Colloid Mills: How They Compare to High Pressure Homogenizers

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David Shechter
Jul 18, 2016
min read
Colloid Mills: How They Compare to High Pressure Homogenizers

Small particles: The well-kept secret to how our cosmetic products work well. And our chemical products. And our pharmaceutical drugs. And our preserved get the point. The list could keep going, but the point is easily driven home. Particle size reduction, the process that creates small particles, can be achieved in numerous ways; yet it is in the best interest of the manufacturers hailing from these numerous industries to find the best process. The colloid mill and high pressure homogenizer both have the ability to reduce particle size, yet are different in some critical ways. Keep reading to better understand the differences between using a colloid mill or a high pressure homogenizer for particle size reduction.

Machine Process

The colloid mill classification as rotor-stator mixers means that they are comprised of a quickly rotating rotor, which draws a sample up. The sample then gets pushed in a centrifuge-like fashion through a stator, which contains many small slots. The combination of high rpm from the rotor and movement through the tiny slots causes the particles to be mechanically sheared. (1) In contrast, homogenization forces the sample through a narrow space while imparting multiple forces and high pressure to create a consistent and uniform sample.

Sample Composition

Both colloid mills and high pressure homogenizers can process liquid/solid combinations, e.g. the sample is comprised of a solid immersed in a liquid suspension or a liquid suspended in another liquid. Either machine can enhance the stability of these types of samples, and can also reduce the particle size of the suspended particles.

Suitable Applications

While colloid mills are only suitable for particle size reduction, high pressure homogenizers can be used for particle reduction and more. For example, the homogenizer’s ability to lyse cells stems from the powerful pressure that ruptures even difficult-to-break walls, like bacteria, yeast, and fungi. A variety of industries can benefit from access to either machine; these include the pharmaceutical, cosmetic, and food fields. Yet the homogenizer is also known to work within the chemical, medical, and biotechnology industries, while the colloid mill also benefits the paint, soap, textile, and paper industries.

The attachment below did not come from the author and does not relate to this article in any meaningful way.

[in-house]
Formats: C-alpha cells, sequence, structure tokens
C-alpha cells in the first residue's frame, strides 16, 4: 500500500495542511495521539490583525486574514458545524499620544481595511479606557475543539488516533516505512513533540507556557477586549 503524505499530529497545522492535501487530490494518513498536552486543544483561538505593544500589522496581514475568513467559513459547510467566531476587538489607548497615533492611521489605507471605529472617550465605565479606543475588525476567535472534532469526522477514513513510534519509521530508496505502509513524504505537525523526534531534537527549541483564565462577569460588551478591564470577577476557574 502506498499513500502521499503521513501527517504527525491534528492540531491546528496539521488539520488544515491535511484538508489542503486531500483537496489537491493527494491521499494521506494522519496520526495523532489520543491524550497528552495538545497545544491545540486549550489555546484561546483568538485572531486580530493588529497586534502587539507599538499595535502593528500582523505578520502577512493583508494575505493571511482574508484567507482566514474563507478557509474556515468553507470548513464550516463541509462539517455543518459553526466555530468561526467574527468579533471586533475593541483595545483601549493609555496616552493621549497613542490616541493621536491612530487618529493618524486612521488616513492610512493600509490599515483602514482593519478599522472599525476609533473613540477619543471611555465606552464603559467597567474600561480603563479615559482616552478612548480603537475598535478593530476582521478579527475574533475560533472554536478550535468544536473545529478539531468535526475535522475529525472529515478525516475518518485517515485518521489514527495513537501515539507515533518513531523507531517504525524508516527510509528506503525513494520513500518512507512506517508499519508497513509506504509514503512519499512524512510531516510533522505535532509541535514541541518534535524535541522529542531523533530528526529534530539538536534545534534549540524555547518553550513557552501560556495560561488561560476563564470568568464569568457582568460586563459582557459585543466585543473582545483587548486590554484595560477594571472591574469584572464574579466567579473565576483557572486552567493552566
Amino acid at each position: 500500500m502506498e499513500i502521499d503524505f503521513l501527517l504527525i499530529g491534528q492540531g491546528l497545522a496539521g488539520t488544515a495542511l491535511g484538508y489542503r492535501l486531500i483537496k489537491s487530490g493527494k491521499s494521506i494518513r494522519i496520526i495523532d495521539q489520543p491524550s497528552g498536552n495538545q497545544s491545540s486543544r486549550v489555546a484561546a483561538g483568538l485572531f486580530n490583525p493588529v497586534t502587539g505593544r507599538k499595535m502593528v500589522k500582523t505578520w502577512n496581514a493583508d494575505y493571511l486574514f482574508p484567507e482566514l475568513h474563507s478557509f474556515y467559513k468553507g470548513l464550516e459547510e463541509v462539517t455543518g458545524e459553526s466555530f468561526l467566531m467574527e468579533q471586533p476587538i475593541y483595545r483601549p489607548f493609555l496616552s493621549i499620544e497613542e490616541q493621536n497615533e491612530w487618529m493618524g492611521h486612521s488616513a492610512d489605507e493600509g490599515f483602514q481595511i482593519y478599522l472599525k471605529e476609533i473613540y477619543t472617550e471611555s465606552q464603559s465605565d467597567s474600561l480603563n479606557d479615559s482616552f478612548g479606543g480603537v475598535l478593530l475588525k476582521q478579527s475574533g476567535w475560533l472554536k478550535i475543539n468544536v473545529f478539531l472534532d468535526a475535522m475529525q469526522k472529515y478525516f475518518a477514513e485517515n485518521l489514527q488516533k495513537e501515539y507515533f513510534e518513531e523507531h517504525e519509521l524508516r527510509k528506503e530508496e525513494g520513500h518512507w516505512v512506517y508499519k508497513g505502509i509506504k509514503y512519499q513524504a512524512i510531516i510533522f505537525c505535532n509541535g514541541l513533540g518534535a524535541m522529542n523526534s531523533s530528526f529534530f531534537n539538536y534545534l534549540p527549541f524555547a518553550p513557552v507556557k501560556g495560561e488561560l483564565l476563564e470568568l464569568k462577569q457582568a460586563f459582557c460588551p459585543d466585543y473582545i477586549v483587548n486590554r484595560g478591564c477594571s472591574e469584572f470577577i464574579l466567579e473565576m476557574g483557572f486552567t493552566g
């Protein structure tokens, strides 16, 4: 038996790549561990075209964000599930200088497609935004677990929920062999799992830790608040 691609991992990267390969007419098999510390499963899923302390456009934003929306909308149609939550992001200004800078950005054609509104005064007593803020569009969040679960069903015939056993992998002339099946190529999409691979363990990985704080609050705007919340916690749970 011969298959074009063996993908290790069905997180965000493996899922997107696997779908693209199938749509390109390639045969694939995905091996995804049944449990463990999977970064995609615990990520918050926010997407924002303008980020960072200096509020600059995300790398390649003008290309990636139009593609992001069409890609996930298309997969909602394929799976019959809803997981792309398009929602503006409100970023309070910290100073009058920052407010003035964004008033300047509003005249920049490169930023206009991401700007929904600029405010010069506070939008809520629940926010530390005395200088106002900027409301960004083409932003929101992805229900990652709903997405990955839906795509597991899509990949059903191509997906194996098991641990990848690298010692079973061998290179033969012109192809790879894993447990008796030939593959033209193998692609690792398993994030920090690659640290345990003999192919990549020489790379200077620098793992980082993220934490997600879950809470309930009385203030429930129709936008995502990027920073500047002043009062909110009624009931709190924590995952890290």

Pion: Trustworthy High-Pressure Homogenizers

The product you select for your laboratory will ultimately depend on its downstream applications and the cell types being used. Either way, you will be well-served to select a homogenizer that is flexible to meet the various needs of a laboratory. There are plenty of companies on the market to select equipment from; however, the product can be of higher quality and more even consistency when run through top-shelf equipment, most frequently in the form of a homogenizer.

Pion's BEE brand technologies is trusted by researchers around the world for both our laboratory homogenizers and our associated customer support. Particle size reduction is just one of a variety of applications for Pion's BEE brand homogenizers; nano/micro emulsions, lipids, suspensions, cell lysis and dispersions are also easily achievable. Additionally, the homogenizer processes can be controlled to suit your product, which will allow you to customize to your cell type. And finally, the equipment is easy to use, produces higher yield in less time, and achieves results that are reproducible and scalable.

Learn about how Pion's BEE brand products can maximize your homogenization processes by contacting us today.

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